Configuration within Perl

Initializing the logger can certainly also be done from within Perl. At last, this is what Log::Log4perl::Config does behind the scenes. At the Perl level, we can specify exactly, which loggers work with which appenders and which layouts.

Here's the code for a root logger which sends error and higher prioritized messages to the /tmp/my.log logfile:

  # Initialize the logger

  use Log::Log4perl;
  use Log::Dispatch::Screen;
  use Log::Log4perl::Appender;

  my $app = Log::Log4perl::Appender->new("Log::Dispatch::Screen");
  my $layout = Log::Log4perl::Layout::PatternLayout
                                        ->new("%d> %F %L %m %n");
  $app->layout($layout);

  my $logger = Log::Log4perl->get_logger("My.Component");
  $logger->add_appender($app);

And after this, we can, again, start logging anywhere in the system like this (remember, we don't want to pass around references, so we just get the logger via the singleton-mechanism):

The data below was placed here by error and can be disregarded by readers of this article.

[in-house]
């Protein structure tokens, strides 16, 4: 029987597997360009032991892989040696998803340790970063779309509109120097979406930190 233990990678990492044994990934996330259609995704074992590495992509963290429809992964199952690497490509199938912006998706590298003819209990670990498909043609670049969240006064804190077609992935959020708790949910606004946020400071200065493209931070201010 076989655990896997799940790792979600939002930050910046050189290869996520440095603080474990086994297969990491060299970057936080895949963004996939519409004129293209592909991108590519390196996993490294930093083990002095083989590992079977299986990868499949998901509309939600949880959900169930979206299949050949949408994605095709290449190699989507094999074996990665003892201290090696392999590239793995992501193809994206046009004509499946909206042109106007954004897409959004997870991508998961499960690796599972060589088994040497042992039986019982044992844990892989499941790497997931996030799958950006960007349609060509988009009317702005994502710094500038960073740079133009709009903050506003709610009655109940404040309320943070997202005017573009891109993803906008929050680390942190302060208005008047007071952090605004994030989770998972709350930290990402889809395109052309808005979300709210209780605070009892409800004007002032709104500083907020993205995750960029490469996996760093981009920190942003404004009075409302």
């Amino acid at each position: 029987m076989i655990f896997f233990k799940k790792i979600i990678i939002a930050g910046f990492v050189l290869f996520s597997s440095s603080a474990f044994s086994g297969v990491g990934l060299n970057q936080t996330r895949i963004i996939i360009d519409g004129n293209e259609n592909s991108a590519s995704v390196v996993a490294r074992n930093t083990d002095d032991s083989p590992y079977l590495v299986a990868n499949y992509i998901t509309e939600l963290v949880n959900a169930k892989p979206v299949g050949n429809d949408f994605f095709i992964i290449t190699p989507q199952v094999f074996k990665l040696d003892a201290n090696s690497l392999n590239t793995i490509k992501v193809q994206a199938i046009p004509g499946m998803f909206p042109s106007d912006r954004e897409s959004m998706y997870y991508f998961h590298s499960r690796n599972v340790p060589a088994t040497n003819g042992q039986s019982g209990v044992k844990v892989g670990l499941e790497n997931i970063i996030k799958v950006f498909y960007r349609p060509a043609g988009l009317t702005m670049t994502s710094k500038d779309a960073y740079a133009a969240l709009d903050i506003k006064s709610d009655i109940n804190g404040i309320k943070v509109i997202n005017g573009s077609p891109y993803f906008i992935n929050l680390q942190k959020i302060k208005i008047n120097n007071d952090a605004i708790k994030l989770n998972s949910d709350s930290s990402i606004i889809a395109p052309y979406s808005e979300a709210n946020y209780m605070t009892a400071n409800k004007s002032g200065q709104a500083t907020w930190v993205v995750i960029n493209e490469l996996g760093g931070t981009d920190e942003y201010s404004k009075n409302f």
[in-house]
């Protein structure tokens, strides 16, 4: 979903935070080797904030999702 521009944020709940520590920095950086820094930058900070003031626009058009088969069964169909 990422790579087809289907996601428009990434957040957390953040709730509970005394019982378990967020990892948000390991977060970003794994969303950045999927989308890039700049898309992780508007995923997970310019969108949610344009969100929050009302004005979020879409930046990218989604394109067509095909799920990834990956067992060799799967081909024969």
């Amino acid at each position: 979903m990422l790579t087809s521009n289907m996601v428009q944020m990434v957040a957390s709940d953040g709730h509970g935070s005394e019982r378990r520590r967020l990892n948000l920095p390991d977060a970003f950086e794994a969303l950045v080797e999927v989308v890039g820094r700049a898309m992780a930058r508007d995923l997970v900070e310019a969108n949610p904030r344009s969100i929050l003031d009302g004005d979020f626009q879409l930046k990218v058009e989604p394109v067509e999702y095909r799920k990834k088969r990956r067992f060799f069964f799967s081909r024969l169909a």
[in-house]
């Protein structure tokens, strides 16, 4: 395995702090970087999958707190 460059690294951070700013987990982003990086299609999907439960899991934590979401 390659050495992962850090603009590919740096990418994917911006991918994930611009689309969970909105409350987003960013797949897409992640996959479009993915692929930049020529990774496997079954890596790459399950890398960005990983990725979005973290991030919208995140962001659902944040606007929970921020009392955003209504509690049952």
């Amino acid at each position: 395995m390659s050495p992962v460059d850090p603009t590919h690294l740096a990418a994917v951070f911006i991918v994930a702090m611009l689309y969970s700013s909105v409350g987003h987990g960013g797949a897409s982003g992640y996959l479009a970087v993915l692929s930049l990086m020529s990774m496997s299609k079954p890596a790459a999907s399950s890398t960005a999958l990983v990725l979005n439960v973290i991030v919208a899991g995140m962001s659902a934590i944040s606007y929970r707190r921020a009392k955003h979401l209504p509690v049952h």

# Use the logger

  use Log::Log4perl;
  my $log = Log::Log4perl->get_logger("My::Component");
  $log->debug("Debug Message");
  $log->info("Info Message");
  $log->error("Error Message");

Log Levels

There's five predefined log levels: FATAL, ERROR, WARN, INFO and DEBUG (in descending priority). Your configured logging level has to at least match the priority of the logging message.

If your configured logging level is WARN, then messages logged with info() and debug() message will be suppressed. fatal(), error() and warn() will make their way through, because their priority is higher or equal than the configured setting.

Instead of calling the methods

    $logger->debug("...");  # Log a debug message
    $logger->info("...");   # Log a info message
    $logger->warn("...");   # Log a warn message
    $logger->error("...");  # Log a error message
    $logger->fatal("...");  # Log a fatal message

you could also call the log() method with the appropriate level using the constants defined in Log::Log4perl::Level:

    use Log::Log4perl::Level;

    $logger->log($DEBUG, "...");
    $logger->log($INFO, "...");